Some people think they are dangerous, or that you must be medically-trained to use them. I have even heard the statement, “An AED can cause more harm than good” more than once; this is completely false. An Automated External Defibrillator (AED) is designed to be easy to use and to not fail under normal circumstances (normal defined by the device being properly maintained). All AEDs include some type of simple instructions for potential rescuers to follow, whether its graphics on the device, voice instructions or both to walk the rescuer step-by step through a stressful situation.
Upon placing electrodes (pads) on the victim’s chest, the device first analyzes the victim’s heart rhythm for chaotic cardiac arrhythmias and then the AED determines whether the patient needs to be shocked. Depending on the unit, a prompt to “press the shock button” or “stand back, shock advised” will be given to the rescuer. If the victim’s heart does not need to be shocked, no shock will be given. There is no harm done to the patient and the AED will prompt the rescuer to continue performing CPR until EMS responders arrive.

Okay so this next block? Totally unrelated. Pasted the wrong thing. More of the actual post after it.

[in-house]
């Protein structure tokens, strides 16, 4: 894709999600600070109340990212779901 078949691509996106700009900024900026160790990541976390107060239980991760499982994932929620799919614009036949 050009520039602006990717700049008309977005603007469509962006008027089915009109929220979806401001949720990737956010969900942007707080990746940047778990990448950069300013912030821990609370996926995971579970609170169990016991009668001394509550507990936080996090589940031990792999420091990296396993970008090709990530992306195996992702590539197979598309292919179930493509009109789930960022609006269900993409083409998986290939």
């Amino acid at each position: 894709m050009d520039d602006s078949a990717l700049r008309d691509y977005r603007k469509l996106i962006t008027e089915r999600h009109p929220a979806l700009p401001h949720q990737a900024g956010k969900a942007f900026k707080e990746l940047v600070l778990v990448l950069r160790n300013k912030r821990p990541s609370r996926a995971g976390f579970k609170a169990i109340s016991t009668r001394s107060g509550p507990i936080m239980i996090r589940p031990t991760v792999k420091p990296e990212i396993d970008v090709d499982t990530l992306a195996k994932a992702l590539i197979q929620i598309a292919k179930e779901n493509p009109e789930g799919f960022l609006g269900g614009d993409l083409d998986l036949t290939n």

AEDs are made for the public, to be used by the public. Thanks to the latest technology in the ever-changing medical device world, we have AEDs that are produced with the public, health care workers, and first responders in mind. While formal AED training certainly boosts user confidence, it is not required. In an emergency situation, bystanders who witness an SCA event can and should immediately begin chest compressions and use the closest AED available after calling 911.